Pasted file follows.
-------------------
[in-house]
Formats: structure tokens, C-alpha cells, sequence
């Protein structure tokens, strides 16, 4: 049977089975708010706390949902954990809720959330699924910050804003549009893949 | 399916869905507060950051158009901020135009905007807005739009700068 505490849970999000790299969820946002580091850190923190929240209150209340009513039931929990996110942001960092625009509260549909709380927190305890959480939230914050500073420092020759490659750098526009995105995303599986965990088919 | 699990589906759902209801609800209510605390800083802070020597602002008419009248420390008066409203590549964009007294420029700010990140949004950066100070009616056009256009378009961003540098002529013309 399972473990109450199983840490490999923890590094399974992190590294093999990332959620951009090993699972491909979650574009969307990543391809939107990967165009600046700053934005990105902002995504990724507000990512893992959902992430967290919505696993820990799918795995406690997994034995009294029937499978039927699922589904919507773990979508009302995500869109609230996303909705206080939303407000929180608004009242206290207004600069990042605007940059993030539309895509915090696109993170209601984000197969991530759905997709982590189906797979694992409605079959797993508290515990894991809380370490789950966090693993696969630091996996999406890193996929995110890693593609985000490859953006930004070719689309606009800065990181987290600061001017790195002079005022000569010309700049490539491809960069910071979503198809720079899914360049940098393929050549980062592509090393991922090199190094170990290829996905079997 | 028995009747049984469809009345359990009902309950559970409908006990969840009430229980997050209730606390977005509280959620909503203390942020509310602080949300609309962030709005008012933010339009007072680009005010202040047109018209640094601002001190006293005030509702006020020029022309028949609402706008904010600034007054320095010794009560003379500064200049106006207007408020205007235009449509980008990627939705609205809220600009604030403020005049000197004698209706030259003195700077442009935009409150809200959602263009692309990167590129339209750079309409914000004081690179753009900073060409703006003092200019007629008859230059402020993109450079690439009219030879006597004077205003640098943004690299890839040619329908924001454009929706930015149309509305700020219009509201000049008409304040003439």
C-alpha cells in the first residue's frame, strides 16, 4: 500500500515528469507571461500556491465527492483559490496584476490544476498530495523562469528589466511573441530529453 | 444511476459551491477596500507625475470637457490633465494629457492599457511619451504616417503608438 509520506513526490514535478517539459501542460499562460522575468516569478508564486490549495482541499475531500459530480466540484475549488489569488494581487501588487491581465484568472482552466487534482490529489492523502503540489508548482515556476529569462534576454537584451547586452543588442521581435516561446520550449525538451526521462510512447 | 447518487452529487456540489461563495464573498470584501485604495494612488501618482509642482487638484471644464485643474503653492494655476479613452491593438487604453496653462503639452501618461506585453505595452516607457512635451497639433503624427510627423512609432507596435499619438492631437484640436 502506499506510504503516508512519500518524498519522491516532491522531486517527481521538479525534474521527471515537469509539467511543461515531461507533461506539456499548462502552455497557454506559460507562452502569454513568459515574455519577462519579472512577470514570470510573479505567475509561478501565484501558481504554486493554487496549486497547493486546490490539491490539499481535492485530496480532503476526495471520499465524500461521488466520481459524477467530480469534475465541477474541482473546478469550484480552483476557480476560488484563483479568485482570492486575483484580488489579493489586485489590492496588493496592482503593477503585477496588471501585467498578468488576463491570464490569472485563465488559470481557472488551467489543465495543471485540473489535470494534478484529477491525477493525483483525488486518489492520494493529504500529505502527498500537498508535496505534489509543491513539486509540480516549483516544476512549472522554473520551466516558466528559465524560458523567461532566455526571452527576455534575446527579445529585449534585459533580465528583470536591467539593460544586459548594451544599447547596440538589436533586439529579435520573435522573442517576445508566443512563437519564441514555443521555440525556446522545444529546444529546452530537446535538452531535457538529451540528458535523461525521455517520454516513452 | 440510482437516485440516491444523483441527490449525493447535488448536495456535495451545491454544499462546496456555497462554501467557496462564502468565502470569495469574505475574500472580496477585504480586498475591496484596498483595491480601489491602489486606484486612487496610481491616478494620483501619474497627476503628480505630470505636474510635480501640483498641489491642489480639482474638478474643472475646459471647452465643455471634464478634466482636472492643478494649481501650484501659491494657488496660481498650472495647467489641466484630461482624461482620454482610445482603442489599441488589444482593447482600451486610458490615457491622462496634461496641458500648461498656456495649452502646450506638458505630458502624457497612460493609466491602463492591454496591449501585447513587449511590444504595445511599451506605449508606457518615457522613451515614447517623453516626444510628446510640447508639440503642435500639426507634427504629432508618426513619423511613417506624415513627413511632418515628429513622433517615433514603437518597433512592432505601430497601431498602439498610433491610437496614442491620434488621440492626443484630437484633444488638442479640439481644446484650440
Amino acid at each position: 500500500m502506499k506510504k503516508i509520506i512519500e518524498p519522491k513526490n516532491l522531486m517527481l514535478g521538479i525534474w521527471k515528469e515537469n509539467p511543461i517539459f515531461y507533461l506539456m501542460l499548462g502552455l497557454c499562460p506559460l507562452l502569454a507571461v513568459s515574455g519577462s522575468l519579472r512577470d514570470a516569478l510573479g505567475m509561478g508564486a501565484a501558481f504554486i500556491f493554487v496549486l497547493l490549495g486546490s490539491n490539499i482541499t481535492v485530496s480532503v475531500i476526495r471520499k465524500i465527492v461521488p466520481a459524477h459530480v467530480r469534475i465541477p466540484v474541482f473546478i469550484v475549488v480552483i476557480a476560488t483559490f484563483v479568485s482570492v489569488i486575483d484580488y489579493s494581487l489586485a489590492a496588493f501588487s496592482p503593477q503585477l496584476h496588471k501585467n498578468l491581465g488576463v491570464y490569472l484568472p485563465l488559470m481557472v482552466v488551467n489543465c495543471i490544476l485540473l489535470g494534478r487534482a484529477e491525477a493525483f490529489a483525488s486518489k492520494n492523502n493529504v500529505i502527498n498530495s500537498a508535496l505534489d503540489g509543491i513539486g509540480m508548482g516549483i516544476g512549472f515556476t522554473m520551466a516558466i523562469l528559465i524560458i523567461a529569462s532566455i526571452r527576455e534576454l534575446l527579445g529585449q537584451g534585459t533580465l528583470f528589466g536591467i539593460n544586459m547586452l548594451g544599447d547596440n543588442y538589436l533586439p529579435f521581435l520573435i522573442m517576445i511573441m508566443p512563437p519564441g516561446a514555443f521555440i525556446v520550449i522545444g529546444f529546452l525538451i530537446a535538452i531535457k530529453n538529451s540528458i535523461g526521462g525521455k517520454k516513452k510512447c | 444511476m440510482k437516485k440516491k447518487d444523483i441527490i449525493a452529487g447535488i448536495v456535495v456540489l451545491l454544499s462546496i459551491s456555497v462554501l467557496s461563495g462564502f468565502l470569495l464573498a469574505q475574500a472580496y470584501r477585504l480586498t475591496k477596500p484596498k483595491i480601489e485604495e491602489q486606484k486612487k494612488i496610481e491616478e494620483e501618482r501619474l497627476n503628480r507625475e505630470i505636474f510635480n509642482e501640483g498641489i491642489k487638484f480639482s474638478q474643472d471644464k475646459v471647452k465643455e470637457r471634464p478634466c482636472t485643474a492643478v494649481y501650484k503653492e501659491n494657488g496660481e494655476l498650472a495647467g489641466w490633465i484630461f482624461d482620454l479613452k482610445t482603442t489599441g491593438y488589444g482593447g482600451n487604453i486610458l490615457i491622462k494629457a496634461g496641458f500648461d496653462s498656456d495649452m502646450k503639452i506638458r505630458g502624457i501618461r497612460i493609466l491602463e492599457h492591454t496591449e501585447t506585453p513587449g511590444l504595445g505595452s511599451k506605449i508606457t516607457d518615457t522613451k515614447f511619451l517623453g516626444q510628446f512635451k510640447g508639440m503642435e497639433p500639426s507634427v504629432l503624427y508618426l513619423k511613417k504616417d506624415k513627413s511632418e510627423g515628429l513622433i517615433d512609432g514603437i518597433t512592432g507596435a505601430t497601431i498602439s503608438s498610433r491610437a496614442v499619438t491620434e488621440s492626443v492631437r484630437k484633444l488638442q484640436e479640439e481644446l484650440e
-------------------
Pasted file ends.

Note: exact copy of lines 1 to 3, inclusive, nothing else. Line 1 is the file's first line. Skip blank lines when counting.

[in-house]
Formats: structure tokens, C-alpha cells, sequence
């Protein structure tokens, strides 16, 4: 049977089975708010706390949902954990809720959330699924910050804003549009893949 | 399916869905507060950051158009901020135009905007807005739009700068 505490849970999000790299969820946002580091850190923190929240209150209340009513039931929990996110942001960092625009509260549909709380927190305890959480939230914050500073420092020759490659750098526009995105995303599986965990088919 | 699990589906759902209801609800209510605390800083802070020597602002008419009248420390008066409203590549964009007294420029700010990140949004950066100070009616056009256009378009961003540098002529013309 399972473990109450199983840490490999923890590094399974992190590294093999990332959620951009090993699972491909979650574009969307990543391809939107990967165009600046700053934005990105902002995504990724507000990512893992959902992430967290919505696993820990799918795995406690997994034995009294029937499978039927699922589904919507773990979508009302995500869109609230996303909705206080939303407000929180608004009242206290207004600069990042605007940059993030539309895509915090696109993170209601984000197969991530759905997709982590189906797979694992409605079959797993508290515990894991809380370490789950966090693993696969630091996996999406890193996929995110890693593609985000490859953006930004070719689309606009800065990181987290600061001017790195002079005022000569010309700049490539491809960069910071979503198809720079899914360049940098393929050549980062592509090393991922090199190094170990290829996905079997 | 028995009747049984469809009345359990009902309950559970409908006990969840009430229980997050209730606390977005509280959620909503203390942020509310602080949300609309962030709005008012933010339009007072680009005010202040047109018209640094601002001190006293005030509702006020020029022309028949609402706008904010600034007054320095010794009560003379500064200049106006207007408020205007235009449509980008990627939705609205809220600009604030403020005049000197004698209706030259003195700077442009935009409150809200959602263009692309990167590129339209750079309409914000004081690179753009900073060409703006003092200019007629008859230059402020993109450079690439009219030879006597004077205003640098943004690299890839040619329908924001454009929706930015149309509305700020219009509201000049008409304040003439």